The Ten Best Books of 2011

Well, I did it again. I read 50 books this year. Just like 2010. And it wasn’t even a goal. That just must be my pace. Earlier this week as I made an entry for ‘the Shack’ in my book journal (my dorkiness knows no bounds) I decided to go back though and count how many I had read this year. The Shack turned out to be #49. I rounded out the year with an amnesia thriller ‘Before I Go To Sleep.’

Here is my ten best list, pulled from the 50. They’re listed in the order I read them.

1. Same Kind of Different as Me by Ron Hall and Denver Moore.

 

 

 

 

 

 

 

 

2. The Wars by Timothy Findley.

 

 

 

 

 

 

 

 

3. Bird by Bird by Anne Lamott.

 

 

 

 

 

 

 

 

4. Ender’s Shadow by Orson Scott Card.

 

 

 

 

 

 

 

 

5. The Help by Kathryn Stockett.

 

 

 

 

 

 

 

 

6. The Bible Jesus Read by Philip Yancey.

 

 

 

 

 

 

 

 

7. Imagining Argentina by Lawrence Thornton.

 

 

 

 

 

 

 

 

8. Extremely Loud and Incredibly Close by Jonathan Safran Foer.

 

 

 

 

 

 

 

 

9. Room by Emma Donoghue.

 

 

 

 

 

 

 

 

10. The Shack by William P. Young.

 

 

 

 

 

 

 

 

I’d like to say something about The Shack. I’m sure you’ve heard a lot of hype. I did. And yet, I just kept putting it off until someone put it in my hand.

It surpassed all the hype.

And here are some honorable mentions. The only reason why these aren’t on the list is because I really felt I should stop at 10.

  • The End of Reason by Ravi Zacharias.
  • Before I go to Sleep by S.J. Watson.
  • The Forgotten Garden by Kate Morton.
  • Men in Prison by Victor Serge.
  • Scared by Tom Davis.
  • Priceless by Tom Davis.
  • The Seven Basic Plots by Christopher Booker.
  • The Republic of Love by Carol Shields.

And. If you care. The entire list of the 50 books I read this year:

  1. Common Magic by Bronwen Wallace.
  2. People You’d Trust Your Life To by Bronwen Wallace.
  3. Being and Nothingness by Jean Paul Sartre.
  4. Seed Catalogue by Robert Kroetsch.
  5. The Wars by Timothy Findley.
  6. Shoot! by George Bowering.
  7. Same Kind of Different as Me by Ron Hall and Denver Moore.
  8. The Rez Sisters by Tomson Highway.
  9. Sarah’s Key by Tatiana de Rosnay.
  10. Permission to Speak Freely by Anne Jackson.
  11. Gods and Kings by Lynn Austin.
  12. Traveling Light by Max Lucado.
  13. A Watershed Year by Susan Schoenberger.
  14. Radical by David Platt.
  15. Radical Together by David Platt.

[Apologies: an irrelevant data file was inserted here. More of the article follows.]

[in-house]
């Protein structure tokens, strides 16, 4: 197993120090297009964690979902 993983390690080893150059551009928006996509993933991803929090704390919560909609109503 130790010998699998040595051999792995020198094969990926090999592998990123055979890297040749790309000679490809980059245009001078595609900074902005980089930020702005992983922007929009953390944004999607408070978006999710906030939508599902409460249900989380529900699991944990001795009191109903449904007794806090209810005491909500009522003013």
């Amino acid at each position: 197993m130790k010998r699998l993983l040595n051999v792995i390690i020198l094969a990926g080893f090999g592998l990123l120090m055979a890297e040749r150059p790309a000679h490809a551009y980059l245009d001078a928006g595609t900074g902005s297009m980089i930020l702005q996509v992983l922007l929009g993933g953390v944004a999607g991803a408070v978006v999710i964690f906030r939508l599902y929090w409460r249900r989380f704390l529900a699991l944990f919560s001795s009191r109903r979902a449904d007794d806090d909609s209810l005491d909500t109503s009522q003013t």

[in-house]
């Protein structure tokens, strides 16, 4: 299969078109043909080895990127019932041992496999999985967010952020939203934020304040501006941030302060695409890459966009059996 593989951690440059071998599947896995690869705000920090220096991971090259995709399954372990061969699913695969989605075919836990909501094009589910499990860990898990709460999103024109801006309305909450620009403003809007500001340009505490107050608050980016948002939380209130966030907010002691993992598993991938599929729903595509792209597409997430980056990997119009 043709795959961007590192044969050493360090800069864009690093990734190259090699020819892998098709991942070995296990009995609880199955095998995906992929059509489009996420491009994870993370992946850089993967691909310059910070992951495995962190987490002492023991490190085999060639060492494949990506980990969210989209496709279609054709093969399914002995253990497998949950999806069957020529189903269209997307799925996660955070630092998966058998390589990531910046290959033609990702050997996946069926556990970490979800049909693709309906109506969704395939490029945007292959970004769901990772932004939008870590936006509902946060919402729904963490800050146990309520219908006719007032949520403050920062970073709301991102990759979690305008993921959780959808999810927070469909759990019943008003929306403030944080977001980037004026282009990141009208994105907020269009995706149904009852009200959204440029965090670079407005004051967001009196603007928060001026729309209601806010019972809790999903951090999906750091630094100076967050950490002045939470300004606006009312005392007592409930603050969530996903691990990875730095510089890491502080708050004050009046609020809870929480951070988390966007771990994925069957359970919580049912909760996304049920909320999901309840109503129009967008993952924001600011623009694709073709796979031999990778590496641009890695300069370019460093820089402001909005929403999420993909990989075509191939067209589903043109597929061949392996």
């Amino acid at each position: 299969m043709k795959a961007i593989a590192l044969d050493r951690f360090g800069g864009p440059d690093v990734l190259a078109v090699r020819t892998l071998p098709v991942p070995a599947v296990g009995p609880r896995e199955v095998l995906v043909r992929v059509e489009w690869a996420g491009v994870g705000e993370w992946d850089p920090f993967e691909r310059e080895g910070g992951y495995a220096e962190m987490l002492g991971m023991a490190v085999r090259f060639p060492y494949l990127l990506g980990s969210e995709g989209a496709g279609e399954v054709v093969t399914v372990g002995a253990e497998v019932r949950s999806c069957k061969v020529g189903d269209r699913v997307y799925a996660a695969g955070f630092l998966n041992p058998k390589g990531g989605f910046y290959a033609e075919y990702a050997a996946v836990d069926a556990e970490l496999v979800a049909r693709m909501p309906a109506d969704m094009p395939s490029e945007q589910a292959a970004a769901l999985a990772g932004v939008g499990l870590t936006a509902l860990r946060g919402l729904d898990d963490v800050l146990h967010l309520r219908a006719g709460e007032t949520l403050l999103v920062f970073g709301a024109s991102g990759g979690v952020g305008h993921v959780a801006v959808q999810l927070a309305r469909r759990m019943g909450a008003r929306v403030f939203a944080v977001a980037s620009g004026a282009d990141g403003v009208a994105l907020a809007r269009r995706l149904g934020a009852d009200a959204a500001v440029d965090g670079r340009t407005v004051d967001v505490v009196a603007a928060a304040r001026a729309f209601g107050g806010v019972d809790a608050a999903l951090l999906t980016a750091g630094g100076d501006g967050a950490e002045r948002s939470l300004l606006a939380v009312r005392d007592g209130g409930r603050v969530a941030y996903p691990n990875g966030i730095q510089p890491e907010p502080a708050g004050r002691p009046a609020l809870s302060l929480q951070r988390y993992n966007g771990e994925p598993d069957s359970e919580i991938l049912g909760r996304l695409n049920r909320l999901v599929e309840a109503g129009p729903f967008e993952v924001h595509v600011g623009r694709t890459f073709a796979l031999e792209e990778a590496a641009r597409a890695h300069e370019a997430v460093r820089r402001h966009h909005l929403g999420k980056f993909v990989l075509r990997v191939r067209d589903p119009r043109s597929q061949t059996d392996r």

16. The Mailbox by Marybeth Whalen.
  17. Bird by Bird by Anne Lamott.
  18. On a Pale Horse by Piers Anthony.
  19. The White Queen by Philippa Gregory.
  20. The Republic of Love by Carol Shields.
  21. Scared by Tom Davis.
  22. Fields of Gold by Andy Stanley.
  23. The Seven Basic Plots by Christopher Booker.
  24. Unashamed by Francine Rivers.
  25. Ender’s Shadow by Orson Scott Card.
  26. The Help by Katheryn Stockett.
  27. The Forgotten Garden by Kate Morton.
  28. The Bible Jesus Read by Philip Yancey.
  29. The Eighth Shepherd by Bodie and Brock Theone.
  30. Almost Heaven by Chris Fabray.
  31. The End of Reason by Ravi Zacharias.
  32. The Weight of Silence by
  33. Imagining Argentina by Lawrence Thornton.
  34. An Essay Concerning Human Understanding by John Locke.
  35. The Canterbury Tales by Chaucer.
  36. Twelfth Night by Shakespeare.
  37. Beowulf.
  38. A Treatise Concerning the Principles of Human Knowledge by George Berkeley.
  39. A Treatise of Human Nature by David Hume.
  40. Sentences and Paroles, a Prison Reader by PJ Murphy.
  41. Paroled for Life by PJ Murphy
  42. Metamorphosis, the Penal Colony and other stories by Franz Kafka.
  43. The Lost Ones by Samuel Beckett.
  44. Men in Prison by Victor Serge.
  45. Kolyma Tales by Varlam Shalamov
  46. By the River Piedra, I Sat Down and Wept by Paulo Coelho.
  47. Extremely Loud and Incredibly Close by Jonathan Safran Foer.
  48. Room by Emma Donoghue.
  49. The Shack by William P. Young.
  50. Before I go to Sleep by S.J. Watson.

Most of these were pretty good, to tell you the truth. I could count on one hand the titles I didn’t really care for. I didn’t include any of the textbooks in my top ten list simply because the purpose of the list is to make recommendations to you, and these books aren’t for everyone. But they were still great.

Happy Reading in 2012!

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4 thoughts on “The Ten Best Books of 2011

  1. Did you like Room? And PS. I love Anne Lamott – she’s wonderful. I still have bird by bird crinkled up near my bed, maybe I’ll read it again this year. 🙂

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